McKnifeCommented:
Even when you use the ISO, you have to uncheck the online update check or it will take long.
BenbobenAuthor Commented:
Thank you for the very useful info,

Just thought ild post some progress, apologies for the pause (you can blame that on how long it takes to update to win10 !).  I did manage to make a system backup using paragon (although paragons first screen where it shows you the drives and partitions is a bit confusing), i managed to borrow a WD passport drive, and was surprised how quickly it managed to save the files (brings me on to a usb 3.0 question.. but later).

I then tried to update to win10, i got stuck on a screen that said something like 'downloading etc' but no other info apart from this.. when you are stuck for some hours you begin to wonder if anything is happening at all, or did it just get hung up somewhere ?? .. note to ms couldnt you warn people of just how long the update will take (like take a day out because your machine isnt going to be useable) , and also put up some messages to indicate that 'any' kind of progress is being made.. i could imagine some people pulling the plug or switching off/rebooting after some hours of nothing happening.. things did eventually progress and then seemed to transfer to windows update and popped a red cross message saying that the update had failed, this was about 2hrs before the free upgrade ends.. so i ended up leaving the machine on overnight, to return to another 'failed' message early in the morning, another attempt, and some hours of waiting and it finally seemed to be doing something, with the round 'progress' windows showing onscreen :) progress from here was much better, and after many restarts it concluded :)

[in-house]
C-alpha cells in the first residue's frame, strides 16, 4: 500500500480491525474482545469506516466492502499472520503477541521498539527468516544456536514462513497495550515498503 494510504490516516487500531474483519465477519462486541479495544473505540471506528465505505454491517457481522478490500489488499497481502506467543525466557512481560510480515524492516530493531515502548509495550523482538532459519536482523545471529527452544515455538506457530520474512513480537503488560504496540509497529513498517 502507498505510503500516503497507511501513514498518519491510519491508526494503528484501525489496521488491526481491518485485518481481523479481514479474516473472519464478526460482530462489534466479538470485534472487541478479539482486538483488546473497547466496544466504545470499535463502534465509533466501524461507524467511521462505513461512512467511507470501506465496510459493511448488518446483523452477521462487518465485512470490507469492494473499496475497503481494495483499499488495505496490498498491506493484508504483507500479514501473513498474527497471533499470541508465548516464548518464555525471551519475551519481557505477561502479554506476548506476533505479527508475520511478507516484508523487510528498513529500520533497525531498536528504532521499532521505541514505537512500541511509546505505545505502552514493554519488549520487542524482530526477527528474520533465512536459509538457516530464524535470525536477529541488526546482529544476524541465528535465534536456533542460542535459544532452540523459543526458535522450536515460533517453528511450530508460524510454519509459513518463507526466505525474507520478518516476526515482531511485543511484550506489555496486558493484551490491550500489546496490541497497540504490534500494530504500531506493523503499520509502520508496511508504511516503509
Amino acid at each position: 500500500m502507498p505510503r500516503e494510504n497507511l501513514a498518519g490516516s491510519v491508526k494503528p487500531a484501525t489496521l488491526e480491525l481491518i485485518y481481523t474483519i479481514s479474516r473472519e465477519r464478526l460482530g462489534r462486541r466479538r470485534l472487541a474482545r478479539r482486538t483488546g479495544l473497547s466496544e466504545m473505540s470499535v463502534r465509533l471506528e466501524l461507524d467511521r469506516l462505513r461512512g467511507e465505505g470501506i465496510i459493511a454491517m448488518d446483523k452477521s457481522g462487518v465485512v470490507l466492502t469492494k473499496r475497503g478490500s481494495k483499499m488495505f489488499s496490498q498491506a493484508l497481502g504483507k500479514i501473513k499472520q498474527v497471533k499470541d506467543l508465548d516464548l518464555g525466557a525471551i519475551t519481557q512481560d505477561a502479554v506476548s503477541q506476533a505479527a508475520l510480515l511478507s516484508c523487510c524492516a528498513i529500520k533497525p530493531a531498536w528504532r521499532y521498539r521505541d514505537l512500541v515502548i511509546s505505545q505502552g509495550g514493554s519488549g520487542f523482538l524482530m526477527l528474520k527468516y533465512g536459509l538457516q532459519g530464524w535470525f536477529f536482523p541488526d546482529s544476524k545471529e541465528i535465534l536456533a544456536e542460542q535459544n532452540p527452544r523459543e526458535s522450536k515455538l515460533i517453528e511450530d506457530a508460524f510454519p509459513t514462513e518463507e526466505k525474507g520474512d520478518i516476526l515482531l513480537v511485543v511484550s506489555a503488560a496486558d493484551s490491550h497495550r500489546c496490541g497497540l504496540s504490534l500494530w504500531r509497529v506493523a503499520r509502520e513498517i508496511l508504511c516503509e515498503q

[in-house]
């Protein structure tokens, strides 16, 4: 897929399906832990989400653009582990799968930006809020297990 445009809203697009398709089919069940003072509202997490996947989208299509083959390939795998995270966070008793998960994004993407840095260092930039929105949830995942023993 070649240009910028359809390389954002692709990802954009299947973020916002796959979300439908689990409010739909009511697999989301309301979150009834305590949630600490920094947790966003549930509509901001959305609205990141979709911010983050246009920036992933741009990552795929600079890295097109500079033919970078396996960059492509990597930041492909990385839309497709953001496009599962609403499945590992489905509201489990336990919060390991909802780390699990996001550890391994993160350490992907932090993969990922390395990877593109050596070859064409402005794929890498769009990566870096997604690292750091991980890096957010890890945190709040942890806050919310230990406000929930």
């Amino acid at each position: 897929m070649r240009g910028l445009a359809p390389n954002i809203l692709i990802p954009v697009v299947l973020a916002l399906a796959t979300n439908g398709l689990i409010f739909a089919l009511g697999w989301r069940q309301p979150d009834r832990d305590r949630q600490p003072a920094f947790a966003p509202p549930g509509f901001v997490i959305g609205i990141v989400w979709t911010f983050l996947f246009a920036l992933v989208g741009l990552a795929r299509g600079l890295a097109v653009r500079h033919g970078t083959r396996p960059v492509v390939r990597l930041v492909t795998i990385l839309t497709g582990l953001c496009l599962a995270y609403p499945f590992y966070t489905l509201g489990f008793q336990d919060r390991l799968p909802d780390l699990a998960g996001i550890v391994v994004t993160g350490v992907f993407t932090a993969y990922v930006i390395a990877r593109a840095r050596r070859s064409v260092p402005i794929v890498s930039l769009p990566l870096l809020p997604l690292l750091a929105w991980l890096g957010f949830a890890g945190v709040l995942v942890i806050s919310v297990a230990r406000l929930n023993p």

Oh the usb3 question, how do you know if a pc's USB port supports the faster usb 3 ?
KimputerCommented:
In Windows, the Device manager will tell you the USB port version.

PROPER hardware vendors will mark the USB port with BLUE plastic.
IMPROPER hardware vendors (mostly laptop manufacturers) might mark the USB port with standard black plastic, but provide small lettering "SS" (SuperSpeed) next to the port.
Jackie ManIT ManagerCommented:
Oh the usb3 question, how do you know if a pc's USB port supports the faster usb 3 ?

Most usb3 ports are colored in blue from its outlook.
nobusCommented:
you can also see it from device manager, on a working system
rindiCommented:
Anything that is relatively new would have USB 3 ports. It will also be published on the manufacturer's website where you should be able to see the specs of the PC or mainboard. But many PC's have a mixture of USB2 and USB3 ports, so when you want to use the USB port of your PC make sure you use those that are blue (as has been mentioned, USB ports are colored blue). Also, Often OS installations won't work when you use the USB ports of a PC when booting from the installation media. So for that particular use you must often still use the USB2 (black) ports.